And in a similar attempt to distract our attention from the real problem, the AA slams 'iPod zombie' pedestrians for walking while listening to their music devices. Ummm AA, how many "distracted pedestrians" have killed another person lately?
At least there's a little good news. In Georgia GDOT Gives DeKalb Pedestrians Green Light, and in Deleware and elsewhere New traffic signals make it safer for pedestrians. Even notoriously pedestrian unfriendly Beverly Hills searches for some Instant Karma: Beverly Hills Cops Nab Drivers Failing to Yield.

And in my favorite story of the week--maybe even the year-- an Anonymous donor gives funds for crosswalks to a city in New Jersey. I don't know who you are, but can you come live in my city?

Wednesday, August 11, 2010

Safe Routes to School News

I was inspired during today's Southern California Safe Routes to School network conference call by some of the interesting projects happening throughout the region  (if you'd like info on how to join in the monthly calls, contact the CA policy manager Jessica Meaney). Here's the scoop on what's happening with SRTS in:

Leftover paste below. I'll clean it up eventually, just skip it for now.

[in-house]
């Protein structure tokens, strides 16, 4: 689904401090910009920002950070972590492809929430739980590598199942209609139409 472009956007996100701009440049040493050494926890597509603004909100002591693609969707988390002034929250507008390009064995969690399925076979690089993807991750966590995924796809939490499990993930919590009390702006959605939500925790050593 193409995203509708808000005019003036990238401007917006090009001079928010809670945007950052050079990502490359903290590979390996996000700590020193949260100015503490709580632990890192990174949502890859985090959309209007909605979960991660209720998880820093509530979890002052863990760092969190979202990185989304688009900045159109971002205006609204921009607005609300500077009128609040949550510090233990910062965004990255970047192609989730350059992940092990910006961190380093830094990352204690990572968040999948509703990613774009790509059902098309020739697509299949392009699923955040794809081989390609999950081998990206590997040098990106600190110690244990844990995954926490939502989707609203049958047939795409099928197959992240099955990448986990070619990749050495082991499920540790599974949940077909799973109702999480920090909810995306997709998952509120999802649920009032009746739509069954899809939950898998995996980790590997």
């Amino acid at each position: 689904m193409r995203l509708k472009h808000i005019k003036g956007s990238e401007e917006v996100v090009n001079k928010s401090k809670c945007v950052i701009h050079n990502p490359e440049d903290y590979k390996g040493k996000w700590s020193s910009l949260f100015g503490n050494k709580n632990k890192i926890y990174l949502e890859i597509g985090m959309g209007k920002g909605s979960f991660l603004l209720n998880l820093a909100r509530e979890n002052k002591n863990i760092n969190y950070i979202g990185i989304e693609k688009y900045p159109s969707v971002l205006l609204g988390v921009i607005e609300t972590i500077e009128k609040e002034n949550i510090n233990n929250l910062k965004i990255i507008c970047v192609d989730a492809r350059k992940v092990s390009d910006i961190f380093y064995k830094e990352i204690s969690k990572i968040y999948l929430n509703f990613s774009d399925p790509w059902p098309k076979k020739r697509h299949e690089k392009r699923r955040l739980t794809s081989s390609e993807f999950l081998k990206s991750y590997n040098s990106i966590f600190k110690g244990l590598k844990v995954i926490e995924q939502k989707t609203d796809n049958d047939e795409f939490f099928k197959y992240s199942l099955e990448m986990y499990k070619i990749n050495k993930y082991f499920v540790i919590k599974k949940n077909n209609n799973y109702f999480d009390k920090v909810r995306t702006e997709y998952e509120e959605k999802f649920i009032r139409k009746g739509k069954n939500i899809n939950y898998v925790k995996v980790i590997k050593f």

Los Angeles
The City has received nearly $500,000 in funding to work with six schools in the west LA area on outreach and education to increase active transportation to school. The educational campaign has included public service announcements on spanish and english TV (starring kids from the target schools), lawn signs, educational brochures, billboards, radio spots, and ads on buses and at bus shelters. Along with the media blitz the schools have held assemblies, given out prizes like bikes and pedometers, and worked with parents to address perceived safety concerns. The results have been a 19 percent increase in kids walking to school. You can learn  more about the City's activities at the Watch the Road website.